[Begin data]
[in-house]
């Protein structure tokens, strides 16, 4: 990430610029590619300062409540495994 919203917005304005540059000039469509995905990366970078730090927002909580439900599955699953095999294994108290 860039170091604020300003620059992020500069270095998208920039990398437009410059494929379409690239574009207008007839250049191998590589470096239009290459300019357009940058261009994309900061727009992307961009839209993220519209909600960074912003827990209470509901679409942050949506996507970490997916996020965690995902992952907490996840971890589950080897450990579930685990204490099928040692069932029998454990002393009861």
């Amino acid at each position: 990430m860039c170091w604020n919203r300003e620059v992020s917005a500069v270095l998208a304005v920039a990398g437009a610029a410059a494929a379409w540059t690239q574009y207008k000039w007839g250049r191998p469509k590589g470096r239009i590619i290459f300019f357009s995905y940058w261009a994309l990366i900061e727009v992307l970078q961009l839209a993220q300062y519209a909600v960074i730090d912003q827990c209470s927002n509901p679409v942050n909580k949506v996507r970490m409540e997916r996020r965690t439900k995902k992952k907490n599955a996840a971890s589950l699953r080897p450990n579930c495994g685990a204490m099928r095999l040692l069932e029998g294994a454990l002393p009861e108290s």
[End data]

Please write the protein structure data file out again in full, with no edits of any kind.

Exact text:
[in-house]
């Protein structure tokens, strides 16, 4: 990430610029590619300062409540495994 919203917005304005540059000039469509995905990366970078730090927002909580439900599955699953095999294994108290 860039170091604020300003620059992020500069270095998208920039990398437009410059494929379409690239574009207008007839250049191998590589470096239009290459300019357009940058261009994309900061727009992307961009839209993220519209909600960074912003827990209470509901679409942050949506996507970490997916996020965690995902992952907490996840971890589950080897450990579930685990204490099928040692069932029998454990002393009861």
């Amino acid at each position: 990430m860039c170091w604020n919203r300003e620059v992020s917005a500069v270095l998208a304005v920039a990398g437009a610029a410059a494929a379409w540059t690239q574009y207008k000039w007839g250049r191998p469509k590589g470096r239009i590619i290459f300019f357009s995905y940058w261009a994309l990366i900061e727009v992307l970078q961009l839209a993220q300062y519209a909600v960074i730090d912003q827990c209470s927002n509901p679409v942050n909580k949506v996507r970490m409540e997916r996020r965690t439900k995902k992952k907490n599955a996840a971890s589950l699953r080897p450990n579930c495994g685990a204490m099928r095999l040692l069932e029998g294994a454990l002393p009861e108290s």